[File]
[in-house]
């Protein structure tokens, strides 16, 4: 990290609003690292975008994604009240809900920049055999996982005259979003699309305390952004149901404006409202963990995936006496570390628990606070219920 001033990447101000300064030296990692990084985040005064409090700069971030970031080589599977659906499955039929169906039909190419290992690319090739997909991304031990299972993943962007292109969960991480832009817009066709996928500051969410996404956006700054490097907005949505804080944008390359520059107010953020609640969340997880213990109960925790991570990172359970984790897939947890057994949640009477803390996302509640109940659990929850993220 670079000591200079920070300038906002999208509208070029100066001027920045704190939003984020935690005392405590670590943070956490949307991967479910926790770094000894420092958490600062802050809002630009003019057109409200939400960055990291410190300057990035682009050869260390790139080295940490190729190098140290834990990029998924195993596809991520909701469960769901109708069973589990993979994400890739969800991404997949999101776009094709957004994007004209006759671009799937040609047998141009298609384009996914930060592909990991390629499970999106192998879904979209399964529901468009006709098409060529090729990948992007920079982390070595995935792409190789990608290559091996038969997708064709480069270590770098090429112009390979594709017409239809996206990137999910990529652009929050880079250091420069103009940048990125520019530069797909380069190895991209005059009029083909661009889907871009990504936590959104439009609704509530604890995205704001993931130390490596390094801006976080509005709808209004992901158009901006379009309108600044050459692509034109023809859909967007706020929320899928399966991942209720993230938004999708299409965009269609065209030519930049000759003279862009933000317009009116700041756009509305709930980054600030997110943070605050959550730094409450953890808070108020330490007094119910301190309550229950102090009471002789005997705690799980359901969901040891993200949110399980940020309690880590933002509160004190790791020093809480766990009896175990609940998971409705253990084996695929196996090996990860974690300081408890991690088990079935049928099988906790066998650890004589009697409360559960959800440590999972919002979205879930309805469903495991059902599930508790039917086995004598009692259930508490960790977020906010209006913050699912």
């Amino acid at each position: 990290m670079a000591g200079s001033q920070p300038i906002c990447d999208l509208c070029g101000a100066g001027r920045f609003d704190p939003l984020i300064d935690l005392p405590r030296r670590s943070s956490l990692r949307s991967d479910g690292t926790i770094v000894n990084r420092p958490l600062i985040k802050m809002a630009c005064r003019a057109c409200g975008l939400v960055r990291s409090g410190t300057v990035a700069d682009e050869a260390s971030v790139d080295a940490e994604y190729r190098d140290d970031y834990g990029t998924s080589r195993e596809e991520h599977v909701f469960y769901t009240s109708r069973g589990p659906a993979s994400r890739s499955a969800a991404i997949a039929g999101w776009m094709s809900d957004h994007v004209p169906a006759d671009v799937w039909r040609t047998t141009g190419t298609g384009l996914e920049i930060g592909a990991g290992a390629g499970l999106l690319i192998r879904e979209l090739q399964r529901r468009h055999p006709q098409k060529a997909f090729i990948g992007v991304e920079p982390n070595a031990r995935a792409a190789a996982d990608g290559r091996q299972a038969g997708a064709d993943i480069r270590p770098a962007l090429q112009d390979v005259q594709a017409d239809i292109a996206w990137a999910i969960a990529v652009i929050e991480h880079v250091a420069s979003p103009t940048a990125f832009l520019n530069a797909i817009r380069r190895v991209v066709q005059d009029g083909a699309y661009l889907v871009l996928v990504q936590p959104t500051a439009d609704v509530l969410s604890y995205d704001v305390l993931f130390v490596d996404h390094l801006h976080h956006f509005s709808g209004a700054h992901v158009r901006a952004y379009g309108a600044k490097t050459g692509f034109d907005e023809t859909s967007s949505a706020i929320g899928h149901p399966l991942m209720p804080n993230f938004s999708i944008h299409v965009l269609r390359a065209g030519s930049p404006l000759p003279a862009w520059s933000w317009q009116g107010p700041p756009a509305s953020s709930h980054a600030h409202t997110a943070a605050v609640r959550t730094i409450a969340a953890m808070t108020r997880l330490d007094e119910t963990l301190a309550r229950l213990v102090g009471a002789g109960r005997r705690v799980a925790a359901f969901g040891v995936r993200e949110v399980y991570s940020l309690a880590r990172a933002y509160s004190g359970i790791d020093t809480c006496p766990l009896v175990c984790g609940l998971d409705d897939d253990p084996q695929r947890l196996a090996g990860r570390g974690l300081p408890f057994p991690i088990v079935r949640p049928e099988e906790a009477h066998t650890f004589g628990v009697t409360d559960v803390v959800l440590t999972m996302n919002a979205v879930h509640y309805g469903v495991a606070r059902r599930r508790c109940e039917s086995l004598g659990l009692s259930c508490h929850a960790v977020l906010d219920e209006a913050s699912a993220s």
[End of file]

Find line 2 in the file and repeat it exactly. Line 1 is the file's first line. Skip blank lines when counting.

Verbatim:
């Protein structure tokens, strides 16, 4: 990290609003690292975008994604009240809900920049055999996982005259979003699309305390952004149901404006409202963990995936006496570390628990606070219920 001033990447101000300064030296990692990084985040005064409090700069971030970031080589599977659906499955039929169906039909190419290992690319090739997909991304031990299972993943962007292109969960991480832009817009066709996928500051969410996404956006700054490097907005949505804080944008390359520059107010953020609640969340997880213990109960925790991570990172359970984790897939947890057994949640009477803390996302509640109940659990929850993220 670079000591200079920070300038906002999208509208070029100066001027920045704190939003984020935690005392405590670590943070956490949307991967479910926790770094000894420092958490600062802050809002630009003019057109409200939400960055990291410190300057990035682009050869260390790139080295940490190729190098140290834990990029998924195993596809991520909701469960769901109708069973589990993979994400890739969800991404997949999101776009094709957004994007004209006759671009799937040609047998141009298609384009996914930060592909990991390629499970999106192998879904979209399964529901468009006709098409060529090729990948992007920079982390070595995935792409190789990608290559091996038969997708064709480069270590770098090429112009390979594709017409239809996206990137999910990529652009929050880079250091420069103009940048990125520019530069797909380069190895991209005059009029083909661009889907871009990504936590959104439009609704509530604890995205704001993931130390490596390094801006976080509005709808209004992901158009901006379009309108600044050459692509034109023809859909967007706020929320899928399966991942209720993230938004999708299409965009269609065209030519930049000759003279862009933000317009009116700041756009509305709930980054600030997110943070605050959550730094409450953890808070108020330490007094119910301190309550229950102090009471002789005997705690799980359901969901040891993200949110399980940020309690880590933002509160004190790791020093809480766990009896175990609940998971409705253990084996695929196996090996990860974690300081408890991690088990079935049928099988906790066998650890004589009697409360559960959800440590999972919002979205879930309805469903495991059902599930508790039917086995004598009692259930508490960790977020906010209006913050699912």